Ask, “What did Jesus teach about keeping these commandments?” Key passages are Matthew 5:21–22, 27–28. Then ask, “What was Jesus trying to teach the people about commandment keeping?” Jesus taught that it needs to be in the heart. You may also want to look at Matthew 12:34: “Out of the abundance of the heart the mouth speaketh” (kjv).
Ask, “What does God want from his people?” “Behold, thou desirest truth in the inward parts,” the psalmist said (Ps. 51:6 kjv).
Go back to the rich young man in Matthew 19. Ask, “Does it appear his was an inward or outward righteousness? Had he truly kept all the commandments?” Stay here for as long as necessary to identify the real problem of the rich young man — he had substituted external commandment keeping for true purity of heart. Ask, “Was it likely that God was impressed with the rich young man?”
Getting Personal. Up to this point the discussion has been primarily academic; hopefully, however, you’ve established common ground and a mutually agreed on understanding of these Scriptures. With this in place, become more personal with the following questions:
“Do you think you have ever been like the rich young man?” You may want to share a time from your own life when this had been true.
Do you like what you’re reading? Take a look at this.
“Do you think that being unrepentant for sin can hinder our relationship with God? Can it keep us from a closeness to God?”
“If you sincerely ask God to show you the sin that might be hindering your relationship with the heavenly Father, do you think He would show it to you so you could confess it?”
“Have you ever asked God to show you your own sinfulness and then waited quietly for an answer?” If you have done this and experienced the bittersweet searchlight of the Spirit and the Word on your own soul, you may want to briefly share what that was like. The joy of a restored relationship with God on confession and repentance can have a profound effect on your listener.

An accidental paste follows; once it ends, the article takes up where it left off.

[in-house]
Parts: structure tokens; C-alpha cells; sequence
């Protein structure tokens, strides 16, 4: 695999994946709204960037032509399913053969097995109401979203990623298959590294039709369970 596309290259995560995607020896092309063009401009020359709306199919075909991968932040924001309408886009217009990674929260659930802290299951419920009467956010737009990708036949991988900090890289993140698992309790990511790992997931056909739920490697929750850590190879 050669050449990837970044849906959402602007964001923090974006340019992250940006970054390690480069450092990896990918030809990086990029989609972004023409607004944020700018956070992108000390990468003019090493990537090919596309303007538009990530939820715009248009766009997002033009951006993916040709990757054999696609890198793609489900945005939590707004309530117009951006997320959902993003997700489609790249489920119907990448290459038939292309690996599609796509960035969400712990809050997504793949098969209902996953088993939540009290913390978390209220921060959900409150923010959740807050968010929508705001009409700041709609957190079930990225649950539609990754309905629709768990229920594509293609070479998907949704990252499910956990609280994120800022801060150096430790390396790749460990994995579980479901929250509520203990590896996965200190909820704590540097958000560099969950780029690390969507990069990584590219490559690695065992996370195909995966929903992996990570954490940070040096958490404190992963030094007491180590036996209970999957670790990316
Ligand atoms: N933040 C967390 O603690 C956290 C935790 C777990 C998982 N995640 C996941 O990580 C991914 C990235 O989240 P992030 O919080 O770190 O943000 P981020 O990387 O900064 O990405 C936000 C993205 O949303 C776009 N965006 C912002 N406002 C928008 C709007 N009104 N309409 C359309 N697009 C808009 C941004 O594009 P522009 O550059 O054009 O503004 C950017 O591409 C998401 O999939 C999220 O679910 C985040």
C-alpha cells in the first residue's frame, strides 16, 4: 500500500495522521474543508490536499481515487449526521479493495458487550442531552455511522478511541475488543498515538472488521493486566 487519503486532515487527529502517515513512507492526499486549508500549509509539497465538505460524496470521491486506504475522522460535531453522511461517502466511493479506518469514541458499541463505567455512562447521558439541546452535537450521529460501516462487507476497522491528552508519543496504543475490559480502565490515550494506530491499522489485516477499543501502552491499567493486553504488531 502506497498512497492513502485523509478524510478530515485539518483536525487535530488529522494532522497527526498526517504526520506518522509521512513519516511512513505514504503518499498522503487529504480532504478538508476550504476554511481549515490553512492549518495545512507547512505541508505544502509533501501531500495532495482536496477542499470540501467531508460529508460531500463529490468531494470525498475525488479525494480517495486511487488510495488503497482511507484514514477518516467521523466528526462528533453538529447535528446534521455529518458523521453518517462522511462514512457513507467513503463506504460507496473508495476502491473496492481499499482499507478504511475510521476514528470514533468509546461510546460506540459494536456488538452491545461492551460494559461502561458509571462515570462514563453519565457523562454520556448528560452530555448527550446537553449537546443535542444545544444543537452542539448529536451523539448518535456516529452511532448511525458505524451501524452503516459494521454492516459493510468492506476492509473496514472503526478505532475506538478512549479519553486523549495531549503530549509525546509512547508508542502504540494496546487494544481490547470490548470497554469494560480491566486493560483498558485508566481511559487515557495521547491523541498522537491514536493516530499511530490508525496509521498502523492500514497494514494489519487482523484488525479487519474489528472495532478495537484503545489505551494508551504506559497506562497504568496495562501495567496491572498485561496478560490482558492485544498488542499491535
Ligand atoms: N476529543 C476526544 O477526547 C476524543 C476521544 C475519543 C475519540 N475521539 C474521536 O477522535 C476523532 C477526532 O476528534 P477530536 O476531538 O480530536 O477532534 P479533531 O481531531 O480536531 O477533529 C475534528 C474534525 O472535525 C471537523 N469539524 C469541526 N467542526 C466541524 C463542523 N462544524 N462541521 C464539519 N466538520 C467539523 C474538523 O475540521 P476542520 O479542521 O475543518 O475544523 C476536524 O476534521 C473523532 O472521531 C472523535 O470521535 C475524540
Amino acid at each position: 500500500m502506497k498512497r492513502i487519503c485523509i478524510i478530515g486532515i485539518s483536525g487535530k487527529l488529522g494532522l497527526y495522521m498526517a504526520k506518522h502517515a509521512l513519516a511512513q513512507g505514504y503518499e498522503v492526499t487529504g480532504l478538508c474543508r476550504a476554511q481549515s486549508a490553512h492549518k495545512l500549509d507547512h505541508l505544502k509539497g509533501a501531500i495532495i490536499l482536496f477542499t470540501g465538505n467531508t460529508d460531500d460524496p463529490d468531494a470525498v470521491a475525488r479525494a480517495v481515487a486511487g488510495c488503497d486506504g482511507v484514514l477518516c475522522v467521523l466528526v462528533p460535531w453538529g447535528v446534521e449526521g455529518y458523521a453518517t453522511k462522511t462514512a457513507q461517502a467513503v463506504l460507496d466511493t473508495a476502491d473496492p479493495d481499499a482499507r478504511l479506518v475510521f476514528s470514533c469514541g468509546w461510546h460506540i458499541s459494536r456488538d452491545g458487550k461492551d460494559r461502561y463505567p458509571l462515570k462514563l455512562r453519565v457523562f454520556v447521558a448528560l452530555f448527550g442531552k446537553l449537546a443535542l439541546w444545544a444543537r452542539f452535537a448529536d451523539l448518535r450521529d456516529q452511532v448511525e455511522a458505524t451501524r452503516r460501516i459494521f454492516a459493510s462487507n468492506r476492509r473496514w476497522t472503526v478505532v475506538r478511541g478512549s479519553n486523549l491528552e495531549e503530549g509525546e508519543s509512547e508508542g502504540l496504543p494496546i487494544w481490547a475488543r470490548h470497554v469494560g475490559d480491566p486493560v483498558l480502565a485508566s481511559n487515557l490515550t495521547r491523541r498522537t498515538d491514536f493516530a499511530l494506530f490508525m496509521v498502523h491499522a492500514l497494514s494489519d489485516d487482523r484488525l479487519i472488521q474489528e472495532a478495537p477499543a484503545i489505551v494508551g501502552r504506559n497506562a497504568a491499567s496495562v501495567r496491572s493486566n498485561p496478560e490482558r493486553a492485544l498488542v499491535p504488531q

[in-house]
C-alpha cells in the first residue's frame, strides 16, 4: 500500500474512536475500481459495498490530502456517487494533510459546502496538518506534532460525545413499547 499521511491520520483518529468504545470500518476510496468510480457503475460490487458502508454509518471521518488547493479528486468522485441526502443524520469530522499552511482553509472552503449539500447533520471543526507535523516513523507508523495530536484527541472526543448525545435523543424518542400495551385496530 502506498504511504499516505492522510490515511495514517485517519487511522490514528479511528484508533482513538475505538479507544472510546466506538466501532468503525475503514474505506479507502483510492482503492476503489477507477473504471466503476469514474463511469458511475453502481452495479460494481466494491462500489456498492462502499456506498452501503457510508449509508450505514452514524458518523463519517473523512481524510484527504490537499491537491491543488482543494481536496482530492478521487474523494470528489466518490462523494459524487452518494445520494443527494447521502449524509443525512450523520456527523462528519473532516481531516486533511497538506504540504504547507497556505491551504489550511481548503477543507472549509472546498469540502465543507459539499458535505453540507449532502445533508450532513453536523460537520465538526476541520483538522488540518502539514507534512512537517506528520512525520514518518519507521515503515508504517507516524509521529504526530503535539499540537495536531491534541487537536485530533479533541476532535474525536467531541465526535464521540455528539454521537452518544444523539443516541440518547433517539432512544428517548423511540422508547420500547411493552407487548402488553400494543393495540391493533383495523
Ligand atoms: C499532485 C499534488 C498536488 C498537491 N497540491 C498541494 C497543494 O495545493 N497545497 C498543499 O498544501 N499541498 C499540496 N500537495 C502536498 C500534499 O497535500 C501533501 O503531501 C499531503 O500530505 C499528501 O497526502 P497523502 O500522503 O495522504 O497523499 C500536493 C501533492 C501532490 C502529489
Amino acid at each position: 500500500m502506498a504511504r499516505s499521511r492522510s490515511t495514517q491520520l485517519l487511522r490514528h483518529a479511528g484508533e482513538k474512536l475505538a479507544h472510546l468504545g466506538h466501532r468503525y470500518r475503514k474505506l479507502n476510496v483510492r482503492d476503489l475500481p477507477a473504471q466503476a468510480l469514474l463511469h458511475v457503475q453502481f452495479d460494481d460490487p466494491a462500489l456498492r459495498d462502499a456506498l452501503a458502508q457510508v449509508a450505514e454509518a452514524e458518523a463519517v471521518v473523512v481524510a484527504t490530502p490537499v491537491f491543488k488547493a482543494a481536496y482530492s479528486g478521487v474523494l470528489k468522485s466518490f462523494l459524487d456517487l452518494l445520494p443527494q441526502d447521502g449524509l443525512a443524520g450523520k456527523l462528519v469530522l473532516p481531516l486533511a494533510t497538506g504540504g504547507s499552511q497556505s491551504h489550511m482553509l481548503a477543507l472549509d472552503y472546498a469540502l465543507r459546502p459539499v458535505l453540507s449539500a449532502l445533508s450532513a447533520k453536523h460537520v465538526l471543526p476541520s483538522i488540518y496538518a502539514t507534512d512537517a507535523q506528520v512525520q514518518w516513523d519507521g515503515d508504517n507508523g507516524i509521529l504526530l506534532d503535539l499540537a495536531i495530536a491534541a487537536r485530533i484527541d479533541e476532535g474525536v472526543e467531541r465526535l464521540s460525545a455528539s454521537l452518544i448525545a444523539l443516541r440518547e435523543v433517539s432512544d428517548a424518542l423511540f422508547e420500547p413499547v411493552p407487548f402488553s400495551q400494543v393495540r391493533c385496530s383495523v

“Is praying like this something you would seriously consider doing?” If his or her answer is yes, encourage your friend to do it that night and to come back in a week and share with you what God has shown him or her. You could even volunteer to do the same.
For More Dialogue. This discussion has the potential for several other related branches of dialogue:
“Could we ever do enough to have God owe us anything?”
“Do any of us on any day ever do ‘the very best we can?’ If we don’t, what are the implications in light of God’s holiness and demand for perfection?” (See Matt. 5:48.)
“How wide do you perceive the gulf to be between yourself and the heavenly Father created by your sinful heart?”
“Have you ever thought that verses about sinfulness — such as Isaiah 53:6; 64:6; and Romans 3:10–12 — apply to you? What does 2 Corinthians 5:21 mean in this light?”
As your friend becomes aware of the pervasiveness of his or her own sin and the affront it is to a holy God, he or she may wonder about an appropriate response. Jesus spoke directly to this point in the story of the Pharisee and the tax collector who went to the Temple to pray (see Luke 18:9–14). Jesus concluded that it was the tax collector who cried, “God, have mercy on me, a sinner,” who went home justified (a term meaning “declared righteous”).
Forgiveness, justification, and eternal life are gifts that can be obtained only as gifts — freely given by God and freely received by us in faith. Our faith is in the character of the Giver (God), trusting He will do what He said. It is important at some point to help your Mormon friend realize that to attempt to use commandment keeping as a way to earn God’s acceptance and forgiveness is an act of unbelief. In fact, it is an affront to God the Father, who has already paid for the gift with the blood of His Son Jesus.
I sometimes use the following example to illustrate how offensive it is to try to earn or pay for a gift. Suppose my rich aunt gives me a new car for my birthday. I’m very grateful, so I tell her that while I could never hope to pay her back, I’ll do her yard work every Saturday for the next ten years and pay her ten dollars a week. The car, after all, is such an expensive gift, how could I possibly hope to just take it for free? I then ask the person, “How would my aunt view my acts of ‘gratitude’?”
The key in any discussion with a Mormon is that it be Spirit-led and done in an atmosphere of discovering truth together; that way you are the Mormon’s friend and ally in a common quest, rather than an adversary who just criticizes his or her beliefs and church.